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By the time The Move recorded their third album 'Looking On', founding vocalist Carl Wayne had left, to be replaced by Jeff Lynne. He had joined with the main aim of helping Roy Wood to complete the group's transition into what was seen as the groundbreaking, experimental classics/rock fusion outfit, the Electric Light Orchestra. The Move thus became less of a pop unit, increasingly turning their back on live performances, filling out their existing contract in order to finance the costs of recording the first ELO album and just appearing on TV to plug their singles.
This was the first album to feature entirely original compositions. When I bought it not long after release, I hardly knew what to make of it. In the days of vinyl it contained seven long tracks, much of it a wilfully long way from hit single territory, and a fair amount being highly progressive almost-heavy metal (before the term was coined), but with some unusual instruments along the way. Some critics called it their worst album (drummer Bev Bevan called it 'a bit ploddy'), but history has been kinder. A good deal of it is slightly weird, but fascinating nonetheless.
Issued on Fly Records at the end of 1970, it sold poorly at the time. The group had just signed a new contract with EMI Records in order to develop ELO, while Fly was keen to concentrate promotional activities on its other act, T. Rex (at the time still just a semi-acoustic duo), who were about to become the hottest act since the recently disbanded Beatles, so this album just escaped quietly into the shops. In 2007, a sparkling remastered reissue with bonus tracks arrived, courtesy of Salvo Records. This is it.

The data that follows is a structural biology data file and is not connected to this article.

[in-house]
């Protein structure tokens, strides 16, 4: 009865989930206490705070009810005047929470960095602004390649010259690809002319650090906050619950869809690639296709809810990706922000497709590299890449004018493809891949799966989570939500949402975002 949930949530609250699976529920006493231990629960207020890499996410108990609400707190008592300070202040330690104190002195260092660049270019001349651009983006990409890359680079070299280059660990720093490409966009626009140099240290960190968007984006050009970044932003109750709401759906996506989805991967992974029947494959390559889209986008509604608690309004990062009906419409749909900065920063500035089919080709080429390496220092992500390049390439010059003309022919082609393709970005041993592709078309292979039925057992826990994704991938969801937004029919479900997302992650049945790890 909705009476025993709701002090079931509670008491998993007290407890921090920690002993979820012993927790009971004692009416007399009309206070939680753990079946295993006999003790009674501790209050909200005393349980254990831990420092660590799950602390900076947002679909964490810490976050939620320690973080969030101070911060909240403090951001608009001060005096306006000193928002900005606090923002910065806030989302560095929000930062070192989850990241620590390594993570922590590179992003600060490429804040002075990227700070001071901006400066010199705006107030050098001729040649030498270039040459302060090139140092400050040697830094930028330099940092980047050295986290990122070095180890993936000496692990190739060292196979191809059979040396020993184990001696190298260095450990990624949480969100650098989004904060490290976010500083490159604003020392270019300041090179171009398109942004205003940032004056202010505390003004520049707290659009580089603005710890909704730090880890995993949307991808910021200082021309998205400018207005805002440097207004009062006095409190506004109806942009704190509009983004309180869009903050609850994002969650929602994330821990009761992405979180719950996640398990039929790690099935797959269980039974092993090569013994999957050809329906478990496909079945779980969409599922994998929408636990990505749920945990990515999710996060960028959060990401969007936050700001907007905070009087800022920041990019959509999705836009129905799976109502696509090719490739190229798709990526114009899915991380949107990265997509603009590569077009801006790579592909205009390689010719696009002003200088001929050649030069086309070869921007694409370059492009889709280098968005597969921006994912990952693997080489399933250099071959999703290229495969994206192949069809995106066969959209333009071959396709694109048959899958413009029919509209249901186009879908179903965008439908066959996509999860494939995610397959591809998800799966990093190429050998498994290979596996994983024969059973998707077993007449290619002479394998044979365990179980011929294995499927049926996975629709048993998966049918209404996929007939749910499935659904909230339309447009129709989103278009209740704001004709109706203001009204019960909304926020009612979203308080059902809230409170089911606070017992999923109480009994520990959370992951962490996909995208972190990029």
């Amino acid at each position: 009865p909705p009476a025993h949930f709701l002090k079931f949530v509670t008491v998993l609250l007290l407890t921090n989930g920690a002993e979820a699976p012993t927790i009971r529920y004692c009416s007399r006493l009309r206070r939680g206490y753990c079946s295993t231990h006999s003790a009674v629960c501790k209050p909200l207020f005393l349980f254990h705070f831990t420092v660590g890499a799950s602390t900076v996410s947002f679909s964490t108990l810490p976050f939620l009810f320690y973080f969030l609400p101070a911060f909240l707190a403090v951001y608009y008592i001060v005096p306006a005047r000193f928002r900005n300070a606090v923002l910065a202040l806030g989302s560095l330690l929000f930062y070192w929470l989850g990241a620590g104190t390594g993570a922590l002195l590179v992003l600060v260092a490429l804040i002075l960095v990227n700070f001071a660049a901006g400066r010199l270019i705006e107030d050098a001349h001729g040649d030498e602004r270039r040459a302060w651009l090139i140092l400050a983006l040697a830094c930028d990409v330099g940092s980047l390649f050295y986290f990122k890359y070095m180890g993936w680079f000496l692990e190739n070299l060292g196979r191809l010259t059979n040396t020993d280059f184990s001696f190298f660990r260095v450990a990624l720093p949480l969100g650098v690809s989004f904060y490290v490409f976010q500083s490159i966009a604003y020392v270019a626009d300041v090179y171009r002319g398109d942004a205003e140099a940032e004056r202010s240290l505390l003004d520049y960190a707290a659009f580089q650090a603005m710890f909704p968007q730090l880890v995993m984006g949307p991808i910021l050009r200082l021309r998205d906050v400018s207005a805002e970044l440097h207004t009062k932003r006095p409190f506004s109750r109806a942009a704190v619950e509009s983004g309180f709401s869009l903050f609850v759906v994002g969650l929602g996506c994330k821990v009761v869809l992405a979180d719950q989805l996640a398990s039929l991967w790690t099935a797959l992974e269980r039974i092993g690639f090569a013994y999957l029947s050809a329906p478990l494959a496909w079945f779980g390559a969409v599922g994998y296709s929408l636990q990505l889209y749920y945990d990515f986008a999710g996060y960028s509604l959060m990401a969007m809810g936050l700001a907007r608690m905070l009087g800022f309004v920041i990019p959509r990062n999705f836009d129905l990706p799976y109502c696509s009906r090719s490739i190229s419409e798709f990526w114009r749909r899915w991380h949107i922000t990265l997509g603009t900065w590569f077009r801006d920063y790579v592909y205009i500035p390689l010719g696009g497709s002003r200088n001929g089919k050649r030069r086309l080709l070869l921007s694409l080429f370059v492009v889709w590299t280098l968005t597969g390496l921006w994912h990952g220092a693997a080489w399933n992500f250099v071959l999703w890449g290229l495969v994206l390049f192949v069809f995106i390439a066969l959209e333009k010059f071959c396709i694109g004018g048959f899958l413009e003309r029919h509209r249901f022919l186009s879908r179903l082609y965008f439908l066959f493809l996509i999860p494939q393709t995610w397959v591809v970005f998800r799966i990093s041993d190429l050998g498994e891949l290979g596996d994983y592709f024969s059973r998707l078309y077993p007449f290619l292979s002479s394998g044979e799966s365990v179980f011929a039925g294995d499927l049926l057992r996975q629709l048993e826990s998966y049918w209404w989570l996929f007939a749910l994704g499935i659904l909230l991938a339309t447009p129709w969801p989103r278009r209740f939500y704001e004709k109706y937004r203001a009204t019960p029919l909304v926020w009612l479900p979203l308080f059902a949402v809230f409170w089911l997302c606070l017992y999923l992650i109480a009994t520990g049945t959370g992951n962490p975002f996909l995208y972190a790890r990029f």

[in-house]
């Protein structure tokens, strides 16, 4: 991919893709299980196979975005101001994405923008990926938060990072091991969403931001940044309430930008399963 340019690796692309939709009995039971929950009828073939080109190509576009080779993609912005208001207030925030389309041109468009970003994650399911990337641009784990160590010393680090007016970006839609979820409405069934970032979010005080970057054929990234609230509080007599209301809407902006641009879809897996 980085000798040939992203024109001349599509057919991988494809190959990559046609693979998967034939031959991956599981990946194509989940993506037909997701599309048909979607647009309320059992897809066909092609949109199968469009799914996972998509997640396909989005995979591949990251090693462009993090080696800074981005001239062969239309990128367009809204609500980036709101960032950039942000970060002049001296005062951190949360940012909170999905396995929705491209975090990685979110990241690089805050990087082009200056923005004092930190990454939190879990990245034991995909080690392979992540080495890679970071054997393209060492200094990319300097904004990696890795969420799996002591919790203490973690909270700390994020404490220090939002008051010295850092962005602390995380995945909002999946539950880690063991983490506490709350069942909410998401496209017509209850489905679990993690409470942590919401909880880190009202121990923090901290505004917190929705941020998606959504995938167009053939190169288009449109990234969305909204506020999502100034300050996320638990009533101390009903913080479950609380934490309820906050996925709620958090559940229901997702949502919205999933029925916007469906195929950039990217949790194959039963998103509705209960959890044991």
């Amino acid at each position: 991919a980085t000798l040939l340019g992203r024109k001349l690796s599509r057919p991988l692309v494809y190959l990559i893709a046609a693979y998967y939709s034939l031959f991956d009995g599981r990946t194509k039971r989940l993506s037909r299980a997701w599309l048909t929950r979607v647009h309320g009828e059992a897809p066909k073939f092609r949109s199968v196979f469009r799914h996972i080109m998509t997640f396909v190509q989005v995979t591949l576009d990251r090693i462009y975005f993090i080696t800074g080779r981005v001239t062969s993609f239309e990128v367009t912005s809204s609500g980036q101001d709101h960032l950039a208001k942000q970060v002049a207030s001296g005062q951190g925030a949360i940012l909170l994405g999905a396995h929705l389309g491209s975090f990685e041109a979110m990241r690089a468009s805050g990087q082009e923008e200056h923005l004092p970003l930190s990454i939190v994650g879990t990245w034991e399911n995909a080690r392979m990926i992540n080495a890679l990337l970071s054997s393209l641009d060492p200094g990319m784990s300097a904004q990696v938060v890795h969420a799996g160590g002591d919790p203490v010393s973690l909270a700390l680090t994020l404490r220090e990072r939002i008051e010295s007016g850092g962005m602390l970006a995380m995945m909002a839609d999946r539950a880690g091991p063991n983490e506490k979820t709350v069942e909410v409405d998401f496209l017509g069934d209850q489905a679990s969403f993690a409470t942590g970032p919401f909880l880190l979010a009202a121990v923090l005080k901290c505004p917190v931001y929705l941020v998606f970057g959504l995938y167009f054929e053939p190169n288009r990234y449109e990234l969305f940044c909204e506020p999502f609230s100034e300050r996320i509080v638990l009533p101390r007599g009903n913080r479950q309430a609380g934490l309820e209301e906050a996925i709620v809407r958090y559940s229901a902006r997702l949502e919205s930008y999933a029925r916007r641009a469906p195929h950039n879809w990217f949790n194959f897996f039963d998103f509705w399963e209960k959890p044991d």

THE ORIGINAL ALBUM
The title track (7 min 45 sec, written by Wood) sounds almost more like Black Sabbath in places than The Move. A song based on heavy guitar riffs and solos, broken up by sweeping piano interludes, eventually turns into an instrumental with jazzy guitar, sitar and oboe, and some nifty jazz drumming. Like several other tracks on this album, it seems to be like two songs merged together, each one with a different tempo.
'Turkish Tram Conductor Blues' (4.46) is credited to Bev Bevan, though rumour has it that it was all Wood's work and merely 'given' to the drummer in order to send a few royalties his way. Heavy riffing on guitar, slide guitar, the first use of saxophone on a Move record, and sawing cellos, help create a dense, busy, slightly distorted wall of sound which could appear muddy to some ears but rather effective to others (mine, at least). It also contains the immortal line, 'There's a rhino in the kitchen, send him on a tram back home.' Lyrics are perhaps not this album's strong point, or alternatively they had the backing track ready, needed some words in a hurry, and decided to go with something ultra-daft.